With its cosmetically enhanced menus and toolbars, Word 2003 is now smoother and prettier, but the bulk of Microsoft's efforts are hidden under the surface. There are a quite a number of enhancements that will appeal to everyone, but the majority of Word's new features are aimed at the corporate market, with support for XML, Smart documents and IRM (Information Rights Management).
Word can now save documents in XML format, which preserves the formatting and properties without resorting to Microsoft's proprietary DOC format. You can also create templates that mark parts of the document with a custom XML Schema, and any document created from these templates may be saved as a pure XML data file, so the data could be sucked into back-end databases or, if needed, through BizTalk. Corporate IT departments can now use Word to capture data from users, and the data is validated as it's typed according to a custom XML Schema. What's more, if your template is marked with XML, you can provide a custom Task Pane. This helps the user by suggesting appropriate content, help or tools, depending on the document.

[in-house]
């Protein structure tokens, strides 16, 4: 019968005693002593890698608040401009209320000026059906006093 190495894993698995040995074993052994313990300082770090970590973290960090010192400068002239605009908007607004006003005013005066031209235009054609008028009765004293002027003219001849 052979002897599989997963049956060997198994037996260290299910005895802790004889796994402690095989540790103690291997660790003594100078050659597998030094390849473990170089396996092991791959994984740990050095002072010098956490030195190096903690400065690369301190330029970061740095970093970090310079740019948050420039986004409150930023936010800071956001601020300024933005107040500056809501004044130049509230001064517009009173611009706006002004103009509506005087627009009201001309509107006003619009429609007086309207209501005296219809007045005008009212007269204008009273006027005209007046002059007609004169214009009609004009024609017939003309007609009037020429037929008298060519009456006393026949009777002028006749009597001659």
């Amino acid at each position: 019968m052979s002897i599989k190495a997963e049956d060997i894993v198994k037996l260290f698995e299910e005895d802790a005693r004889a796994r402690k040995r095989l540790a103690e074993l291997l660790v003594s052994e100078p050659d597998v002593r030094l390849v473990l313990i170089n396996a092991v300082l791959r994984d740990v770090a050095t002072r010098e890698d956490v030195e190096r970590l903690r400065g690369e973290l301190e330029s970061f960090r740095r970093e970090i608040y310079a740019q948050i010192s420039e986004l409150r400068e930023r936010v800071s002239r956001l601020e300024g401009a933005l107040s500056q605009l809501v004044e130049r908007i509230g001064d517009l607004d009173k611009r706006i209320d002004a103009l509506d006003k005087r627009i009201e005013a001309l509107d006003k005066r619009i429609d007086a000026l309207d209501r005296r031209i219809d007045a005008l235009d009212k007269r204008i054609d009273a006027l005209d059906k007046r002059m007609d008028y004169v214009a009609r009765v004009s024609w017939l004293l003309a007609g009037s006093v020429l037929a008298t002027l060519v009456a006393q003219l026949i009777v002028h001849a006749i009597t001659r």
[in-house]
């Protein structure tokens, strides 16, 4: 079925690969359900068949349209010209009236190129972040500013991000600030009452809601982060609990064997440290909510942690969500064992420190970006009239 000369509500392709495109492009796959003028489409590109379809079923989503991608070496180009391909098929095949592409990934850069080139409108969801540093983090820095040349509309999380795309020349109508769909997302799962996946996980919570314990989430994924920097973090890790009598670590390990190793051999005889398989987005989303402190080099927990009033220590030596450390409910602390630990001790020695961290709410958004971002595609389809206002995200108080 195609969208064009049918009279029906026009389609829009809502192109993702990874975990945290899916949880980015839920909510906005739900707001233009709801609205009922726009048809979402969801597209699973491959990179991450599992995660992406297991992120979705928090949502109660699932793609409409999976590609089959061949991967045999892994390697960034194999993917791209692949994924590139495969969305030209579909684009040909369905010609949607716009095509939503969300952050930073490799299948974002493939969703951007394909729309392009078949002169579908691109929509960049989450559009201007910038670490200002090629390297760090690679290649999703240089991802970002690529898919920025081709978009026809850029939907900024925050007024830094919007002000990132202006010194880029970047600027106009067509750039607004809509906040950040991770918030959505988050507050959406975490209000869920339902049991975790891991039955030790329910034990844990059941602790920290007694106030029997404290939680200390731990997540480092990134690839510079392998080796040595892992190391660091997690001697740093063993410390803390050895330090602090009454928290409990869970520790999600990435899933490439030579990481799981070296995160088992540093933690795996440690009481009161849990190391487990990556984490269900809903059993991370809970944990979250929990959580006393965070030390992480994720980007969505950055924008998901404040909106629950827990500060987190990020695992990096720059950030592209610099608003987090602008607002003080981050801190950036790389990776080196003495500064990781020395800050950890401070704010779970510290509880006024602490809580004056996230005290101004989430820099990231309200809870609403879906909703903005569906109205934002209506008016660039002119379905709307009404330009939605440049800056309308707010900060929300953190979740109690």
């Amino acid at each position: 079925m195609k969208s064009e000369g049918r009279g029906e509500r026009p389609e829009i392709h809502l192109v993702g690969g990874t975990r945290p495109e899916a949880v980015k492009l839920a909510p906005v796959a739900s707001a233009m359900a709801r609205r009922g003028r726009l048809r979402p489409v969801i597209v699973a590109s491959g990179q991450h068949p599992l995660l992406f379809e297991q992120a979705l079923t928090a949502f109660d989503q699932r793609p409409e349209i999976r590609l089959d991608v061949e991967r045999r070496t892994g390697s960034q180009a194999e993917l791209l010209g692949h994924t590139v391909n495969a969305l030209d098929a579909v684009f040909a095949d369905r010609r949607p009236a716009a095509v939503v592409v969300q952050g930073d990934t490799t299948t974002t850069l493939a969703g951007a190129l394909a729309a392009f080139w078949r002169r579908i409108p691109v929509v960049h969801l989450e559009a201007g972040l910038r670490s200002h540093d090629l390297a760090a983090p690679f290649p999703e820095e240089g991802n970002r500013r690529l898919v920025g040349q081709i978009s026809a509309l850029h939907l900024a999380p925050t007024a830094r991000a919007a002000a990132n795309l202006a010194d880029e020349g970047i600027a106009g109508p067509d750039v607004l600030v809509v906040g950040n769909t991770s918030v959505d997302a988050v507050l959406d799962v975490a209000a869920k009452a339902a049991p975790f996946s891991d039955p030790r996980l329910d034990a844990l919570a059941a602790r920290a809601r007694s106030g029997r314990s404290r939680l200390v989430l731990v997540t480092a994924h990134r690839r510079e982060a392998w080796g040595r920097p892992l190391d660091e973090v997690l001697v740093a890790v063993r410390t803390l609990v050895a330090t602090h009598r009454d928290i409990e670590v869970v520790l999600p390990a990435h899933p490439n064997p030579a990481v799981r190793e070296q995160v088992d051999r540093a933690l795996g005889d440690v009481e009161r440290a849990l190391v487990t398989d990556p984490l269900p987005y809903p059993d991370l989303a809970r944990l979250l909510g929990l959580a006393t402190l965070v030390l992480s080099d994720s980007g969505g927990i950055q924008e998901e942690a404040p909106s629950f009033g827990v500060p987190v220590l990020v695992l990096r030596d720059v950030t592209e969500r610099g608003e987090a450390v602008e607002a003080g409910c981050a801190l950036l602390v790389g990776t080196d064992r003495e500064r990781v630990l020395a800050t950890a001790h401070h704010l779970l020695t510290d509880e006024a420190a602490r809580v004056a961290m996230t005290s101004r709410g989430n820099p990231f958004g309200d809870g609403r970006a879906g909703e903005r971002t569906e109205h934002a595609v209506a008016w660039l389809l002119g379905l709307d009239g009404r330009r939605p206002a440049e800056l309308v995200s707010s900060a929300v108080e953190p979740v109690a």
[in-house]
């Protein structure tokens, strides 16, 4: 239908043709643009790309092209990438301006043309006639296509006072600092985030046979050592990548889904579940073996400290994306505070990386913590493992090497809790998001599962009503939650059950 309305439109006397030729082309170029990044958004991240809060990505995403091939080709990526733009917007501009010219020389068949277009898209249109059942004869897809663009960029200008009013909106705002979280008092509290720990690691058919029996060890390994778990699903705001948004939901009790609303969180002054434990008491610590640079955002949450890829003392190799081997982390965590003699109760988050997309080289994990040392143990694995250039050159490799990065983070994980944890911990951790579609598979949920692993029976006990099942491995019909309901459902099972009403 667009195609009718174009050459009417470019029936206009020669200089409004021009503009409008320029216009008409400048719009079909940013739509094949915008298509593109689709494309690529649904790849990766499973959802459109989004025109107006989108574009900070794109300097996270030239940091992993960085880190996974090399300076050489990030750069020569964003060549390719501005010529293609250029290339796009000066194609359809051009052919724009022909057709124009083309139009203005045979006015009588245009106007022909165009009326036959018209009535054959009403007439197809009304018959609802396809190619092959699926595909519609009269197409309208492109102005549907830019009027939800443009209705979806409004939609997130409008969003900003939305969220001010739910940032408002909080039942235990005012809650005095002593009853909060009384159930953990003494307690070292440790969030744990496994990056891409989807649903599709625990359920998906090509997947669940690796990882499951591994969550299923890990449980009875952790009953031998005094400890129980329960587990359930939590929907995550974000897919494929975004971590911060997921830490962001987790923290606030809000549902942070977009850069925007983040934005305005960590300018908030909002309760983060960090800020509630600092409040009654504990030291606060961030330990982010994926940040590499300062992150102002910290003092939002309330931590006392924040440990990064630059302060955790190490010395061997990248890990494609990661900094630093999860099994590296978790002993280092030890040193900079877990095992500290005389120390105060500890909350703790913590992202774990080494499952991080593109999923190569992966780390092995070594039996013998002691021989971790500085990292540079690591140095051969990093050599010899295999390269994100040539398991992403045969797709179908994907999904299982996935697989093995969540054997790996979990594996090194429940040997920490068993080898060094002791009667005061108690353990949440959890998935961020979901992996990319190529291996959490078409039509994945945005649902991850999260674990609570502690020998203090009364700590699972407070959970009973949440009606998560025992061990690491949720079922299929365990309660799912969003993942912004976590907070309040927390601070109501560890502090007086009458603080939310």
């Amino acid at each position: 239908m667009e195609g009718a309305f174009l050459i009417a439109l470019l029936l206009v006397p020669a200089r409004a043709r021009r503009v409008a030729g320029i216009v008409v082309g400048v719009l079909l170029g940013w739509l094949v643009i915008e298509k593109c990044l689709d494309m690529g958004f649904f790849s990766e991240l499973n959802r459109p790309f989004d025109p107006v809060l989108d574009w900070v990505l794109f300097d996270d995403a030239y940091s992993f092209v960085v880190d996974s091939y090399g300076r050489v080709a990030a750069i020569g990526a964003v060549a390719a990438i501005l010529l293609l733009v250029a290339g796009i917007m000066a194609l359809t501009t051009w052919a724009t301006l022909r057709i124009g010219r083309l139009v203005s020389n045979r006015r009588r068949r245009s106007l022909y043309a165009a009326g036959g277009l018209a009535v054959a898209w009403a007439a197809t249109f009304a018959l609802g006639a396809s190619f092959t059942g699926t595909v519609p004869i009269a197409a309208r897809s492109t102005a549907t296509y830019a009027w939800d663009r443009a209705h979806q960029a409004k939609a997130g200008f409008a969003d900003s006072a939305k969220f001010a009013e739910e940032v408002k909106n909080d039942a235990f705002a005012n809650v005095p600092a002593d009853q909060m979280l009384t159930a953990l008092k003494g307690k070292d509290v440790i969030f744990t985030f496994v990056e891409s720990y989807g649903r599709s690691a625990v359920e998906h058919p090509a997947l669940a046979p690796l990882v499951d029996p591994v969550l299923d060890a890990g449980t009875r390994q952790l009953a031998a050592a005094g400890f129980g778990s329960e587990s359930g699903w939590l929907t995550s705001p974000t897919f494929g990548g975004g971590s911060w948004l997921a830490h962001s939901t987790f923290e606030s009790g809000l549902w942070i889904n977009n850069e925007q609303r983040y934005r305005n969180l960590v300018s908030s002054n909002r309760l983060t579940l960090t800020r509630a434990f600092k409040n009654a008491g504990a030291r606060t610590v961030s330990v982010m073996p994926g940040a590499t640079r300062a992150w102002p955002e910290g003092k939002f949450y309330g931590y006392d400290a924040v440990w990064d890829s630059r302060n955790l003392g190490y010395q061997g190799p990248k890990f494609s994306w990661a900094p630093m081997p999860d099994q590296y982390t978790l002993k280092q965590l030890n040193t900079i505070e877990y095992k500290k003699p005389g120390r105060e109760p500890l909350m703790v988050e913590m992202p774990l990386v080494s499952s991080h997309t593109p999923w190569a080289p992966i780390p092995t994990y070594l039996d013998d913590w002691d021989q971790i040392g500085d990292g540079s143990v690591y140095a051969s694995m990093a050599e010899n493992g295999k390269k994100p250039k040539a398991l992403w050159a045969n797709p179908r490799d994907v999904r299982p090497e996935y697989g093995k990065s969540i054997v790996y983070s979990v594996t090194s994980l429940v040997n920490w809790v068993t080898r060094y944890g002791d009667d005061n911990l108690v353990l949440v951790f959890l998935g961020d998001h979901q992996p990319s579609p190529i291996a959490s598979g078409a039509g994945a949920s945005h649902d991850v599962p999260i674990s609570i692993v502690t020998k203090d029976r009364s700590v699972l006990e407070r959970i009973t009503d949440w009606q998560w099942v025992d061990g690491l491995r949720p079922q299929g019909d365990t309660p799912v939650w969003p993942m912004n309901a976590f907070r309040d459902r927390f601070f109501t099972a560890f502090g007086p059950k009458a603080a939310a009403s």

Word documents can also make full use of the IRM features built into Office 2003. Documents may be secured so that only authorised people can read them. Some companies will find this useful, but it's implementation needs to be done carefully.
Another new feature is the ability to set up documents and templates that only allow formatting through styles, rather than direct character or paragraph formatting. You can also restrict the level of editing allowed to each user in different sections. All of this is great for the corporate market, but there are some features – like the new Reading View – that will appeal to everyone. Many Word documents are opened without being changed, and the Reading View makes reading on screen easier by reducing clutter and using ClearType font smoothing.
You can see a document map or thumbnails of the pages to help navigate large or complex documents, and you may also increase or decrease the text size on screen without affecting the document's font size.
Word has definitely improved with this release, but corporate IT departments will benefit the most. For everyone else, there's little reason to upgrade from Word 2002.